American artist John McCracken passed away on Apr. 8, just a month after this exhibition—his first major museum survey—opened in Italy. A unique figure in the West Coast scene, McCracken, born in 1934 in Berkeley, is best known for handmade planklike monochrome objects. Often exhibited leaning against the wall, they reflect their environment, thanks to flat, high-gloss surfaces.
The exhibition, curated by the museum’s codirector Andrea Bellini, was conceived in close collaboration with the artist. It offers a chronological exploration of McCracken’s work. Starting with his early abstract paintings from the 1960s (a stylistic blend of Stuart Davis-inspired American Modernism, archaic patterns and graphic urban signs), the display leads the visitor to the artist’s faceted sculptures of the last few years, also characterized by highly polished surfaces and simple geometric forms.
The show examines some major themes that preoccupied the artist for many years: the relationship between painting and the object as established through pure color, ancient architectural forms, mysticism, cosmology and UFOlogy. Two intimate rooms with small early works open the exhibition, demonstrating McCracken’s studio-based, introspective practice. Elsewhere, large, immaculate spaces are dedicated to monumental objects of varying shapes from the past 40 years—enigmatic, silent presences with deep and vivid color.
Among a number of masterpieces here was Blue Post and Lintel I (1965), a structure made of a block poised on two supports. One might think of wooden sculptures by Carl Andre, whose work had a strong influence on the artist early on. McCracken’s synthetic color relates to the culture of customized cars he observed on what he called the “intergalactic” freeways of Los Angeles. The ritual form recalls ancient monuments like Stonehenge. The schematic yet evocative structure alludes to the artist’s deep interest in outer space and science fiction: “They’re like aliens; in a way, separate beings,” McCracken liked to say about his works. By means of the dense color and almost mirrorlike surfaces, the objects reflect their surrounds and thus “dissolve.”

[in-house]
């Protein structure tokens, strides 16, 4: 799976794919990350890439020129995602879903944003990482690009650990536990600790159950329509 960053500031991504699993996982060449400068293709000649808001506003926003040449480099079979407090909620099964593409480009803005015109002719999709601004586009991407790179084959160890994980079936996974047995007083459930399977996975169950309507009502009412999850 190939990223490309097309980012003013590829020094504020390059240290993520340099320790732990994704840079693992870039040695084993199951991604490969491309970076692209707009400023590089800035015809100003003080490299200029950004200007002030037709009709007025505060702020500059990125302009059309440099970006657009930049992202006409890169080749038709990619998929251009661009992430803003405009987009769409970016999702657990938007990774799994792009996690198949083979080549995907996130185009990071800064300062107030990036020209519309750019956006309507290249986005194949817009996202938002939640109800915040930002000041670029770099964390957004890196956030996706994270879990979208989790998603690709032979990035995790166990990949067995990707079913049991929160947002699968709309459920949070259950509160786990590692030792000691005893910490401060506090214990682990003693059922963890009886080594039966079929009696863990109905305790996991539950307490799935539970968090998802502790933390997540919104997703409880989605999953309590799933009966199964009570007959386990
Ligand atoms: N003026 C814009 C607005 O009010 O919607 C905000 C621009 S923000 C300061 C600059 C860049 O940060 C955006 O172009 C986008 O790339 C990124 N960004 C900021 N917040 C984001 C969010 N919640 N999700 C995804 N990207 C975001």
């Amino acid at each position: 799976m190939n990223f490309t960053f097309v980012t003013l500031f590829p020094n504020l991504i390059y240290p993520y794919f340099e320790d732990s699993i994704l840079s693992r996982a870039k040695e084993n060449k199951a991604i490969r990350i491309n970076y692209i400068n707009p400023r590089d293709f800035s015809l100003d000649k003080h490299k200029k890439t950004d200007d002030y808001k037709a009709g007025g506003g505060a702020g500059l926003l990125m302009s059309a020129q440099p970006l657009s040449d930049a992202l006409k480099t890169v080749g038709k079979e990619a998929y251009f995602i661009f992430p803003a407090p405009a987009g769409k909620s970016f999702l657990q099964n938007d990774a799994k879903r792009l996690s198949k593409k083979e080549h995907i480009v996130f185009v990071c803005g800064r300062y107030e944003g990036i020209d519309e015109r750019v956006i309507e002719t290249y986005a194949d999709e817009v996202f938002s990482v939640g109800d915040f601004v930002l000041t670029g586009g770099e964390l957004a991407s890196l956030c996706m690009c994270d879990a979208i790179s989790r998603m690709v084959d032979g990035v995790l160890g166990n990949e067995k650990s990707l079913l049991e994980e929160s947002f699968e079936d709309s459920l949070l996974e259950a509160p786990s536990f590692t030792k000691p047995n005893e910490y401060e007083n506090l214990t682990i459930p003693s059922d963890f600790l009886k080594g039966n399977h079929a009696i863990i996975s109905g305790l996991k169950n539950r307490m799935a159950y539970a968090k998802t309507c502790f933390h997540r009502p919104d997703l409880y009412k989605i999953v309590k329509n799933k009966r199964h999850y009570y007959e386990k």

The “mandala paintings” from the early 1970s, such as Tantric (1972), confirm the mystical aspect of McCracken’s practice. His works from the 1980s are even more surprising. Untitled #V (1985), for example, is an astounding object. The plank of wood is covered with polished colored resins, as in the “classic” works of the 1960s. Here, yellow, orange and green pigments were mixed directly on the surface, producing a marblelike effect. At first the object appears almost archaic, but the extremely lively and shiny piece conjures a sort of slick decoration geared toward pure surface effect. The work is a “fetish” object, a pure image and a work of Pop art.
Therein lies the historic force and impact of this show. While his appearance in group exhibitions over the years suggested that McCracken’s work represents the interaction between abstraction and popular culture, visionary art and the postmodern condition, utopia and a specific form of spirituality, now we have clarification and confirmation of his position. Although rather modest in size (the show includes only 53 works), the presentation constitutes a precise and very clear discourse on the artist’s achievement. Accompanied by a comprehensive catalogue featuring important early texts by McCracken, the show highlights a too-often overlooked keystone in the history of American art.
Photo: View of “John McCracken: A Retrospective,” 2011; at Castello di Rivoli.